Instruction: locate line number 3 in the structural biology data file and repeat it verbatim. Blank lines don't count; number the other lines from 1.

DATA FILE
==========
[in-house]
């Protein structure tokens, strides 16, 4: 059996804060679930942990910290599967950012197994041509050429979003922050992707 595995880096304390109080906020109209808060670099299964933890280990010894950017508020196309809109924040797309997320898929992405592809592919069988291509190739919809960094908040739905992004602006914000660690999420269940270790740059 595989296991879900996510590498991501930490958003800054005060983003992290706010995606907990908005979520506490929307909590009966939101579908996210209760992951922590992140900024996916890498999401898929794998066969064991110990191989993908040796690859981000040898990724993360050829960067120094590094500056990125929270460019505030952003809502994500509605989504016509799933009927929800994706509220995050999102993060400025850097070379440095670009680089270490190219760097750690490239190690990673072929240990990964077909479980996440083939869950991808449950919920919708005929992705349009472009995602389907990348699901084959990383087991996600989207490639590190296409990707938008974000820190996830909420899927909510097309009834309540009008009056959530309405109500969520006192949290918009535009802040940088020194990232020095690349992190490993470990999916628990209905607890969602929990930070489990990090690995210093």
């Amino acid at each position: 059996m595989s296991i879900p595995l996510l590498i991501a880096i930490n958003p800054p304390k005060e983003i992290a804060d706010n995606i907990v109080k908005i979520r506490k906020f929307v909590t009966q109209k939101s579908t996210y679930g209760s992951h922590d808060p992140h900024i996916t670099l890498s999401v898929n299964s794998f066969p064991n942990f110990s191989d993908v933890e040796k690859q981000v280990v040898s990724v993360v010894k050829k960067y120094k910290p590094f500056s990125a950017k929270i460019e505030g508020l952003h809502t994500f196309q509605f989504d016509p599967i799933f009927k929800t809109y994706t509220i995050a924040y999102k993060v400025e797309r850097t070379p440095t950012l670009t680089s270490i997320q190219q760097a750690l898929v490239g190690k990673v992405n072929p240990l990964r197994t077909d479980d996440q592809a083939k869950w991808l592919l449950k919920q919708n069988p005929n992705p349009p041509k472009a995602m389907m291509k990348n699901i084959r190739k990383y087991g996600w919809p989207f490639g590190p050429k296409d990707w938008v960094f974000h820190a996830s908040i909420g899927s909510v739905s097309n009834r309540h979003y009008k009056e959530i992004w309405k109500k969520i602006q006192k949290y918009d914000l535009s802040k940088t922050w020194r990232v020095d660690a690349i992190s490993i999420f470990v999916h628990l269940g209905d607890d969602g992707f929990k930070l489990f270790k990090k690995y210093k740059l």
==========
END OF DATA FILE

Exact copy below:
């Amino acid at each position: 059996m595989s296991i879900p595995l996510l590498i991501a880096i930490n958003p800054p304390k005060e983003i992290a804060d706010n995606i907990v109080k908005i979520r506490k906020f929307v909590t009966q109209k939101s579908t996210y679930g209760s992951h922590d808060p992140h900024i996916t670099l890498s999401v898929n299964s794998f066969p064991n942990f110990s191989d993908v933890e040796k690859q981000v280990v040898s990724v993360v010894k050829k960067y120094k910290p590094f500056s990125a950017k929270i460019e505030g508020l952003h809502t994500f196309q509605f989504d016509p599967i799933f009927k929800t809109y994706t509220i995050a924040y999102k993060v400025e797309r850097t070379p440095t950012l670009t680089s270490i997320q190219q760097a750690l898929v490239g190690k990673v992405n072929p240990l990964r197994t077909d479980d996440q592809a083939k869950w991808l592919l449950k919920q919708n069988p005929n992705p349009p041509k472009a995602m389907m291509k990348n699901i084959r190739k990383y087991g996600w919809p989207f490639g590190p050429k296409d990707w938008v960094f974000h820190a996830s908040i909420g899927s909510v739905s097309n009834r309540h979003y009008k009056e959530i992004w309405k109500k969520i602006q006192k949290y918009d914000l535009s802040k940088t922050w020194r990232v020095d660690a690349i992190s490993i999420f470990v999916h628990l269940g209905d607890d969602g992707f929990k930070l489990f270790k990090k690995y210093k740059l």